Some 4,000 years ago a young woman's cremated bones – charred scraps of her shroud and the wood from her funeral pyre still clinging to them – was carefully wrapped in a fur along with her most valuable possessions, packed into a basket, and carried up to one of the highest and most exposed spots on Dartmoor, where they were buried in a small stone box covered by a mound of peat.
The discovery of her remains is rewriting the history of the bronze age moor. The bundle contained a treasury of unique objects: a tin bead and 34 tin studs, which are the earliest evidence of metal-working in the south-west; textiles, including a unique nettle fibre belt with a leather fringe; jewellery, including amber from the Baltic and shale from Whitby; and wooden ear studs, which are the earliest examples of wood turning ever found in Britain.
The site chosen for her grave was no accident. At 600 metres above sea level, White Horse hill is so remote that getting there even today is a 45-minute walk across heather and bog, after a half-hour drive up a military track from the nearest road. The closest known prehistoric habitation site is far down in the valley below, near the grave of the former poet laureate Ted Hughes.
Analysing and interpreting one of the most intriguing burials ever found in Britain is now occupying scientists across several continents. A BBC documentary, Mystery of the Moor, was first intended only for local broadcast, but as the scale of the find became clear, it will now be shown nationally on BBC2 on 9 March.
Scientists in Britain, Denmark and the Smithsonian in the US have been working on the fur. It is not dog, wolf, deer, horse or sheep, but may be a bear skin, from a species that became extinct in Britain at least 1,000 years ago.
"I am consumed with excitement about this find. I never expected to see anything like it in my lifetime," Jane Marchand, chief archaeologist at the Dartmoor National Park Authority said. "The last Dartmoor burial with grave goods was back in the days of the Victorian gentleman antiquarians. This is the first scientifically excavated burial on the moor, and the most significant ever."
It has not yet been possible definitively to identify the sex of the fragmented charred bones, though they suggest a slight individual aged between 15 and 25 years.
"I shouldn't really say her – but given the nature of the objects, and the fact that there is no dagger or other weapon of any kind, such as we know were found in other burials from the period, I personally have no doubt that this was a young woman," Marchand said. "Any one of the artefacts would make the find remarkable."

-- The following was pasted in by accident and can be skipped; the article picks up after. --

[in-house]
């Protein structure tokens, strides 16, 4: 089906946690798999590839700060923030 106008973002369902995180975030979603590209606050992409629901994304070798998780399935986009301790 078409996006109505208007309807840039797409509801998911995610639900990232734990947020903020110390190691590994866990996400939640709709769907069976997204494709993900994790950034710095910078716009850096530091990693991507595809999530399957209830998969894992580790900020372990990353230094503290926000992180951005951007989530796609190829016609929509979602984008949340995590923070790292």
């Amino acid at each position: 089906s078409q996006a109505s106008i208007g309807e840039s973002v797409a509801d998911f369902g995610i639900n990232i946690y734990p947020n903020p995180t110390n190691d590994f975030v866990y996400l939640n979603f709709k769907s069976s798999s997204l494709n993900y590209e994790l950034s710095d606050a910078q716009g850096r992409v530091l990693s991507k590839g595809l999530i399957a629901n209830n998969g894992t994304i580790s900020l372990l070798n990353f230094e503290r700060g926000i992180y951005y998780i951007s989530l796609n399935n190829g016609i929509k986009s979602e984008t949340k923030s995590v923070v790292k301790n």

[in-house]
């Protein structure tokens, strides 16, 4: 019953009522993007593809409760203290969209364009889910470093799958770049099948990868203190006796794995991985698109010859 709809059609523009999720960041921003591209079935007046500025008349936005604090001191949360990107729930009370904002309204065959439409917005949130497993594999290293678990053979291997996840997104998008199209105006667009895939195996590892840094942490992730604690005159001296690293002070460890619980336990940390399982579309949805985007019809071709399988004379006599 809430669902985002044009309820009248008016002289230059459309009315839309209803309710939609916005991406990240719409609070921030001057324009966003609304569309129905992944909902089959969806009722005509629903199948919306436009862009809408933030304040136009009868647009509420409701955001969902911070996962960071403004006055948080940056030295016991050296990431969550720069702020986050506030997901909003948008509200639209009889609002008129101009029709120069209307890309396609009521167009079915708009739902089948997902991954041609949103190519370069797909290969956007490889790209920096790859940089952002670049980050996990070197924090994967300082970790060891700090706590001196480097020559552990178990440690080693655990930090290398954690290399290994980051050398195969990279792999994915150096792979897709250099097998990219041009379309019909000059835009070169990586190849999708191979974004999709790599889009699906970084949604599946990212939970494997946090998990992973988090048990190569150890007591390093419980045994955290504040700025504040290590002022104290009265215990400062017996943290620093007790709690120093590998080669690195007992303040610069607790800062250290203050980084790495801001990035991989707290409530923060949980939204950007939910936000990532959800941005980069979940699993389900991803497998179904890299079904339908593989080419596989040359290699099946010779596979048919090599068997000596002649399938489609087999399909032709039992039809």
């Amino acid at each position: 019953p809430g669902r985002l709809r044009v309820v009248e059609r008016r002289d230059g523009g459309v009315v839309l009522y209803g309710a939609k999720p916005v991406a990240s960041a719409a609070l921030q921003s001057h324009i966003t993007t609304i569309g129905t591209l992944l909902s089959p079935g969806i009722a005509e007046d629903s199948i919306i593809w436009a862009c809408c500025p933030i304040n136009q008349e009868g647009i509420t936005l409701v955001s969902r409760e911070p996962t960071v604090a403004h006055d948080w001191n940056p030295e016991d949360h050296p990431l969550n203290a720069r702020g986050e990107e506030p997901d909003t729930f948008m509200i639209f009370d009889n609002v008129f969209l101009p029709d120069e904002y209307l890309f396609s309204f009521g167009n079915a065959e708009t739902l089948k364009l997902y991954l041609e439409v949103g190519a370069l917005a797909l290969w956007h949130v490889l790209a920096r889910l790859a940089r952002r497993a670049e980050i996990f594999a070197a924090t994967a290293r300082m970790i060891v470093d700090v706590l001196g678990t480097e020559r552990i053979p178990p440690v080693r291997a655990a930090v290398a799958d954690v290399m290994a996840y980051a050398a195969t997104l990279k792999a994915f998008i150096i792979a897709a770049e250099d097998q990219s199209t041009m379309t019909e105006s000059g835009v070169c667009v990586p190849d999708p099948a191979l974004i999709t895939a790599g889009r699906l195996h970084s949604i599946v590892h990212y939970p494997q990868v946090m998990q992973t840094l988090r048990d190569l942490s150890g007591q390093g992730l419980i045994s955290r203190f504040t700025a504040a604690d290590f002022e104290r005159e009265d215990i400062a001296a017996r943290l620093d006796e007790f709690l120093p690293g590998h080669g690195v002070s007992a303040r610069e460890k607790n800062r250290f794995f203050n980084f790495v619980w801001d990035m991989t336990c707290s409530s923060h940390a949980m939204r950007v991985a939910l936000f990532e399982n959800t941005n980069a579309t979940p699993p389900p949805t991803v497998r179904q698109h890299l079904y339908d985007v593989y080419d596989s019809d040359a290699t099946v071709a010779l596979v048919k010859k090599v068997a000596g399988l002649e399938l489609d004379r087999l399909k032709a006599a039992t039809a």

Although Dartmoor is speckled with prehistoric monuments, including standing stones, stone rows, and hundreds of circular hut sites, very few prehistoric burials of any kind have been found. What gives the White Horse hill international importance is the survival of so much organic material, which usually disintegrates without trace in the acid soil.
Apart from the basket, this burial had the belt; the ear studs – identical to those on sale in many goth shops – made from spindle wood, a hard fine-grained wood often used for knitting needles, from trees which still grow on the lower slopes of Dartmoor; and the unique arm band, plaited from cowhair and originally studded with 34 tin beads that would have shone like silver. There were even charred scraps of textile that may be the remains of a shroud, and fragments of charcoal from the funeral pyre.
Although tin – essential for making bronze – from Cornwall and Devon became famous across the ancient world, there was no previous evidence of smelting from such an early date. The necklace, which included amber from the Baltic, had a large tin bead made from part of an ingot beaten flat and then rolled. Although research continues, the archaeologists are convinced it was made locally.
The cist, a stone box, was first spotted more than a decade ago by a walker on Duchy of Cornwall land, when an end slab collapsed as the peat mound that had sheltered it for 4,000 years was gradually washed away. However, it was only excavated three years ago when archaeologists realised the site was eroding so fast any possible contents would inevitably soon be lost. It was only when they lifted the top slab that the scale of the discovery became apparent. The fur and the basket were a wet blackened sludgy mess, but through it they could see beads and other objects. "As we carefully lifted the bundle a bead fell out – and I knew immediately we had something extraordinary," Marchand said. "Previously we had eight beads from Dartmoor; now we have 200."
The contents were taken to the Wiltshire conservation laboratory, where the basket alone took a year's work to clean, freeze dry, and have its contents removed. The empty cist was reconstructed on the site. However, this winter's storms have done so much damage the archaeologists are now debating whether they will have to move the stones or leave them to inevitable disintegration.
The jewellery and other conserved artefacts will feature in an exhibition later this year at Plymouth city museum, but although work continues on her bones, it is unlikely to answer the mystery of who she was, how she died, and why at such a young age she merited a burial fit for a queen.
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